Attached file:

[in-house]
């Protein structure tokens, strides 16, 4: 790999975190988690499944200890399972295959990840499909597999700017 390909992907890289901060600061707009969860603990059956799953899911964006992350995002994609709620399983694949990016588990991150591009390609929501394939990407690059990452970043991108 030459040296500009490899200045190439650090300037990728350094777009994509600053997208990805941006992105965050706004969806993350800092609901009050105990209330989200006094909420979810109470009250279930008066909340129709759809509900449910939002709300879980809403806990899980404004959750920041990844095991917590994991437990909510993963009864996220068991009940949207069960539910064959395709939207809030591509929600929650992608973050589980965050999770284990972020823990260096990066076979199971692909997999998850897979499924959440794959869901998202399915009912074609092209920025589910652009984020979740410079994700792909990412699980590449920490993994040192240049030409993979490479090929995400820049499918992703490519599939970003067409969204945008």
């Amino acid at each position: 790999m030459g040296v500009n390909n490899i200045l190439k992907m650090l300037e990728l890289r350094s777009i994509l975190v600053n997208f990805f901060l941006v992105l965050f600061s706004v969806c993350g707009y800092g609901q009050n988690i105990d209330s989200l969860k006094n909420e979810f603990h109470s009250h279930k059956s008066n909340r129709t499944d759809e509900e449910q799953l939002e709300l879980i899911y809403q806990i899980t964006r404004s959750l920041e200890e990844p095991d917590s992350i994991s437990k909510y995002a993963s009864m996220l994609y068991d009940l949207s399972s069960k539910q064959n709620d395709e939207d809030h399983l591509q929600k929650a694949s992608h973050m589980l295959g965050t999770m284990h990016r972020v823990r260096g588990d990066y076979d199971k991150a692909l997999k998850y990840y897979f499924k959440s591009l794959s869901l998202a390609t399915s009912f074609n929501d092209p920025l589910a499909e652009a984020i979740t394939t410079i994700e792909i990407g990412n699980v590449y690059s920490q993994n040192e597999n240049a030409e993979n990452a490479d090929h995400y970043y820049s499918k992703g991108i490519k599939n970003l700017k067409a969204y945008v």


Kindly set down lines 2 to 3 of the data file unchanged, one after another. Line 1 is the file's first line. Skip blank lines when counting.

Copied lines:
């Protein structure tokens, strides 16, 4: 790999975190988690499944200890399972295959990840499909597999700017 390909992907890289901060600061707009969860603990059956799953899911964006992350995002994609709620399983694949990016588990991150591009390609929501394939990407690059990452970043991108 030459040296500009490899200045190439650090300037990728350094777009994509600053997208990805941006992105965050706004969806993350800092609901009050105990209330989200006094909420979810109470009250279930008066909340129709759809509900449910939002709300879980809403806990899980404004959750920041990844095991917590994991437990909510993963009864996220068991009940949207069960539910064959395709939207809030591509929600929650992608973050589980965050999770284990972020823990260096990066076979199971692909997999998850897979499924959440794959869901998202399915009912074609092209920025589910652009984020979740410079994700792909990412699980590449920490993994040192240049030409993979490479090929995400820049499918992703490519599939970003067409969204945008």
């Amino acid at each position: 790999m030459g040296v500009n390909n490899i200045l190439k992907m650090l300037e990728l890289r350094s777009i994509l975190v600053n997208f990805f901060l941006v992105l965050f600061s706004v969806c993350g707009y800092g609901q009050n988690i105990d209330s989200l969860k006094n909420e979810f603990h109470s009250h279930k059956s008066n909340r129709t499944d759809e509900e449910q799953l939002e709300l879980i899911y809403q806990i899980t964006r404004s959750l920041e200890e990844p095991d917590s992350i994991s437990k909510y995002a993963s009864m996220l994609y068991d009940l949207s399972s069960k539910q064959n709620d395709e939207d809030h399983l591509q929600k929650a694949s992608h973050m589980l295959g965050t999770m284990h990016r972020v823990r260096g588990d990066y076979d199971k991150a692909l997999k998850y990840y897979f499924k959440s591009l794959s869901l998202a390609t399915s009912f074609n929501d092209p920025l589910a499909e652009a984020i979740t394939t410079i994700e792909i990407g990412n699980v590449y690059s920490q993994n040192e597999n240049a030409e993979n990452a490479d090929h995400y970043y820049s499918k992703g991108i490519k599939n970003l700017k067409a969204y945008v």